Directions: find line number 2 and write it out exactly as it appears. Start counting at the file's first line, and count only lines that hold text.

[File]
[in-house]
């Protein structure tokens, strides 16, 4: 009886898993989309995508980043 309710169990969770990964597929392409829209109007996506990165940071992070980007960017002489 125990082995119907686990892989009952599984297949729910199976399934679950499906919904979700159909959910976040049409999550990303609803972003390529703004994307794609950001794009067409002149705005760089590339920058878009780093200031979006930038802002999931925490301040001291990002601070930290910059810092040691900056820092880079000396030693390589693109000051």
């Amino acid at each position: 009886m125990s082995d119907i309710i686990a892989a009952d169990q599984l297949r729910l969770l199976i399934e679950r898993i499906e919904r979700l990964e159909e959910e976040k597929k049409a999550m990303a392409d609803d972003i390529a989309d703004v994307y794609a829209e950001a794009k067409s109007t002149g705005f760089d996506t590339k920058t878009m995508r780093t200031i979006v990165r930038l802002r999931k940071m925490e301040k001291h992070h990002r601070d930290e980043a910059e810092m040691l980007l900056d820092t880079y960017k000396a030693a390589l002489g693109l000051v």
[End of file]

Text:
């Protein structure tokens, strides 16, 4: 009886898993989309995508980043 309710169990969770990964597929392409829209109007996506990165940071992070980007960017002489 125990082995119907686990892989009952599984297949729910199976399934679950499906919904979700159909959910976040049409999550990303609803972003390529703004994307794609950001794009067409002149705005760089590339920058878009780093200031979006930038802002999931925490301040001291990002601070930290910059810092040691900056820092880079000396030693390589693109000051």